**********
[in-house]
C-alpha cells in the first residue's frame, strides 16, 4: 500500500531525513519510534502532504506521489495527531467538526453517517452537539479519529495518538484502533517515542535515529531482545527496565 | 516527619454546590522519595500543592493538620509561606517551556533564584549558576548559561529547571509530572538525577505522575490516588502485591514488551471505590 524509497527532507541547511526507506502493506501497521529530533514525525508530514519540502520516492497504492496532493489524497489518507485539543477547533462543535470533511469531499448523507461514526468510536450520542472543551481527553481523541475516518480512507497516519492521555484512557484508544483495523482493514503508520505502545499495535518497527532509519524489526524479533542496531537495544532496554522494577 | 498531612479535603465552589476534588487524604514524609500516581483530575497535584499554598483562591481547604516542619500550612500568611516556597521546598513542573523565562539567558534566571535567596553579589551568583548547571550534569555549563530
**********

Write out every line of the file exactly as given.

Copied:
[in-house]
C-alpha cells in the first residue's frame, strides 16, 4: 500500500531525513519510534502532504506521489495527531467538526453517517452537539479519529495518538484502533517515542535515529531482545527496565 | 516527619454546590522519595500543592493538620509561606517551556533564584549558576548559561529547571509530572538525577505522575490516588502485591514488551471505590 524509497527532507541547511526507506502493506501497521529530533514525525508530514519540502520516492497504492496532493489524497489518507485539543477547533462543535470533511469531499448523507461514526468510536450520542472543551481527553481523541475516518480512507497516519492521555484512557484508544483495523482493514503508520505502545499495535518497527532509519524489526524479533542496531537495544532496554522494577 | 498531612479535603465552589476534588487524604514524609500516581483530575497535584499554598483562591481547604516542619500550612500568611516556597521546598513542573523565562539567558534566571535567596553579589551568583548547571550534569555549563530